G C Lichtenberg: “It is as if our languages were confounded: when we want a thought, they bring us a word; when we ask for a word, they give us a dash; and when we expect a dash, there comes a piece of bawdy.”
H. P. Lovecraft: "What a man does for pay is of little significance. What he is, as a sensitive instrument responsive to the world's beauty, is everything!"
Werner Herzog: “We are surrounded by worn-out, banal, useless and exhausted images, limping and dragging themselves behind the rest of our cultural evolution.”
John Gray: "Unlike Schopenhauer, who lamented the human lot, Leopardi believed that the best response to life is laughter. What fascinated Schopenhauer, along with many later writers, was Leopardi’s insistence that illusion is necessary to human happiness."
Chris Ware: "Being a cartoonist means you don’t consider yourself too fancy."
Justin E.H. Smith: “One should of course take seriously serious efforts to improve society. But when these efforts fail, in whole or in part, it is only humor that offers redemption. So far, human expectations have always been strained, and have always come, give or take a bit, to nothing. In this respect reality itself has the form of a joke, and humor the force of truth.”
विलास सारंग: "संदर्भ कुठलेही असोत, संस्कृत, इंग्रजी, बुद्धिवादी, तांत्रिक, इतिहासाचे, खगोलशास्त्राचे, आधुनिक पदार्थविज्ञानाचे, शिवकालीन व पेशवाईतील बखरीचे, अगणित ज्ञानक्षेत्रांचे, अशा वैविध्यपूर्ण ज्ञानावर लेखन- विशेषत: कवितालेखन- उभं राहत."
Tuesday, November 06, 2007
”… This rescue operation (for Pakistan) has to come from some other source, perhaps the Supreme Court. One clutches at straws that are available and in our reduced circumstances it is only the Supreme Court which is keeping the nation’s hopes alive…”
On November 3, 2007: “Embattled President Pervez Musharraf on Saturday night clamped a state of emergency in Pakistan ahead of a crucial Supreme Court ruling on the legality of his re-election, plunging the country into a fresh political crisis.
An eight-member Supreme Court bench immediately set aside the Emergency order which suspended the current Constitution amid reports that Chief Justice Iftikhar Muhammad Chaudhry, who has been at loggerheads with Musharraf, has been asked to go.”
Courageous Pakistani press and senior judiciary are fighting back.
Lawyers are getting beaten black and blue reminding me of the scene of Dandi Yatra from film Gandhi. (Not surprising because so many lawyers were at the forefront of India’s freedom struggle! American image of blood sucking lawyer doesn’t quite hold in South Asia.)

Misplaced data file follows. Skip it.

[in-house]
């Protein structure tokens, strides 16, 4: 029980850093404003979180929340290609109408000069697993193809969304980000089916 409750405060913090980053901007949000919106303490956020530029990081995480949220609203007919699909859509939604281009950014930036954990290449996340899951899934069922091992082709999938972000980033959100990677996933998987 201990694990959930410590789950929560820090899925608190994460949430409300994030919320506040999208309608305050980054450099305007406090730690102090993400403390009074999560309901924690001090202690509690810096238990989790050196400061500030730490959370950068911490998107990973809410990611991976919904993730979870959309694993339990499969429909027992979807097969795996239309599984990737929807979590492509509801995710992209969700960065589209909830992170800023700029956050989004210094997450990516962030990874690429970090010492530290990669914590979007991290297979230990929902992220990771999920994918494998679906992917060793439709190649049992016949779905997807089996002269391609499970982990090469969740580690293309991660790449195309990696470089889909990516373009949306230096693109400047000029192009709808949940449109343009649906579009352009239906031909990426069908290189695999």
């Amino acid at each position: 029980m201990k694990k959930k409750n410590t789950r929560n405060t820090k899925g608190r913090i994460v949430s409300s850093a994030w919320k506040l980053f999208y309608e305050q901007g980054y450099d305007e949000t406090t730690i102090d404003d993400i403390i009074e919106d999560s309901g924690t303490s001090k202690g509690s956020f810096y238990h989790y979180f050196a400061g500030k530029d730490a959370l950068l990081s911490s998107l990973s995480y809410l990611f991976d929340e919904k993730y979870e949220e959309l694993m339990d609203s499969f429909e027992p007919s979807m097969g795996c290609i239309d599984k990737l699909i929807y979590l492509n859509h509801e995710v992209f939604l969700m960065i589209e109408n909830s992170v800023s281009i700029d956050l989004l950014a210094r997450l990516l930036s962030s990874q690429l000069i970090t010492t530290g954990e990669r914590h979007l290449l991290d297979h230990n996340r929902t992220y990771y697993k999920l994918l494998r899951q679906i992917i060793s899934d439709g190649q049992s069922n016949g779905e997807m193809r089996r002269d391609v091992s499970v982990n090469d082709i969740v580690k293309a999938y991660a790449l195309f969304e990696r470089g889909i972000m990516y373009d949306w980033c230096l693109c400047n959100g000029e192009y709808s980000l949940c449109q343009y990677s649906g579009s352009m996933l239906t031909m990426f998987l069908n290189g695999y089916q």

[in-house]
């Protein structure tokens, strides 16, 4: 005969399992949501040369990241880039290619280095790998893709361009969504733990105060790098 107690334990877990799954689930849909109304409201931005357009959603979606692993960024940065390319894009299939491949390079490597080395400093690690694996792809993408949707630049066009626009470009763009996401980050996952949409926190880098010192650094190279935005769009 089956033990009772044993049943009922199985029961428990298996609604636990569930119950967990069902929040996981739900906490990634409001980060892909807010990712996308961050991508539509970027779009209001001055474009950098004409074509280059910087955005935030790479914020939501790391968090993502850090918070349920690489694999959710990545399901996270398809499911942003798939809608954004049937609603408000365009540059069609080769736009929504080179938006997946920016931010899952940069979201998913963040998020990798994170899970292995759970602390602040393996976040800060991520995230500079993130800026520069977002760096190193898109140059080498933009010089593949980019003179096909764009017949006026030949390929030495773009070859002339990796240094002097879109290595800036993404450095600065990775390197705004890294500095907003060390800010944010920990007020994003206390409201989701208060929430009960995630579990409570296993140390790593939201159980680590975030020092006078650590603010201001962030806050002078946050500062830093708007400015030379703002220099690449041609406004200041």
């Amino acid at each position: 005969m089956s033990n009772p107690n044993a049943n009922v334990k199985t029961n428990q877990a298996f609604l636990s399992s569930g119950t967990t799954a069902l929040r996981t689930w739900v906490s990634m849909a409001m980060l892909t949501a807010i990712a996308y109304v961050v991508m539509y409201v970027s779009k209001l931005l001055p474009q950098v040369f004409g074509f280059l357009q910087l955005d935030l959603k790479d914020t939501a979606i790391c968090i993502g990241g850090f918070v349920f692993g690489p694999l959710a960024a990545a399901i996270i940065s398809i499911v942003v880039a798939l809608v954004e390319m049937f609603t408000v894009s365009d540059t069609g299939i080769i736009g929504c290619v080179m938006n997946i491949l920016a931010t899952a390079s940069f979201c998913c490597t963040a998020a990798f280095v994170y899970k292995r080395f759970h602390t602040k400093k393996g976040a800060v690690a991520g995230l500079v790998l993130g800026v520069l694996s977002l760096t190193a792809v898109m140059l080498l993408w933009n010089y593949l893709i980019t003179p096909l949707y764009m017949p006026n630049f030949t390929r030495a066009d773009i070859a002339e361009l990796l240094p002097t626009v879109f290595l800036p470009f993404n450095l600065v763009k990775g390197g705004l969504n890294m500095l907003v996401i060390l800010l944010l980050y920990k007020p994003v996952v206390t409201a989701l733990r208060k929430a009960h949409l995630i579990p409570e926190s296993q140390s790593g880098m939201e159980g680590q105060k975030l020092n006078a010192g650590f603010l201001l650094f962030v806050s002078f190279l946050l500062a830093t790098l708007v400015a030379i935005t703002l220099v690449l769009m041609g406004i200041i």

What happened in India during Indira Gandhi’s emergency from 25th June 1975 to 21st March 1977?
In Kuldip Nayar’s words:
“…Nonetheless, had the Emergency not been imposed, the fallibility of the press, public servants and the judiciary would not have been proved. Newspapermen, in the words of L.K. Advani, began to crawl when they were asked to bend. The anxiety to survive at any cost became the key concern of public servants. Most of the judiciary was so afraid that it would reject habeas corpus petitions against detention without trial. The high priests at the SC, with the exception of Justice H.R. Khanna, upheld the Emergency and the suspension of fundamental rights.
The imposition of the Emergency exposed the timidity of Indian society once again. Its moral hypocrisy was reinforced. There was no awareness of what was wrong, nor was there a desire to act according to what was right. The dividing line between right and wrong, moral and immoral, ceased to exist. And the nation is still paying for it….”
My thoughts and prayers are with Pakistani people.
Poet B S Mardhekar बा. सी. मर्ढेकर has said:
धैर्य दे अन् नम्रता दे
पाहण्या जें जें पहाणें,
वाकुं दे बुद्धीस माझ्या
तप्त पोलादाप्रमाणें ;
(Give me courage Give me humility
To witness all that I see,
Let my intellect bend
like red hot steel; )
Like in the picture below, President Musharraf wishfully thinks Pakistan needs a kind of supreme supreme court! No, it just needs the existing Supreme court and Chief Justice Chaudhry.
Artist: James Mulligan The New Yorker 6 July 1957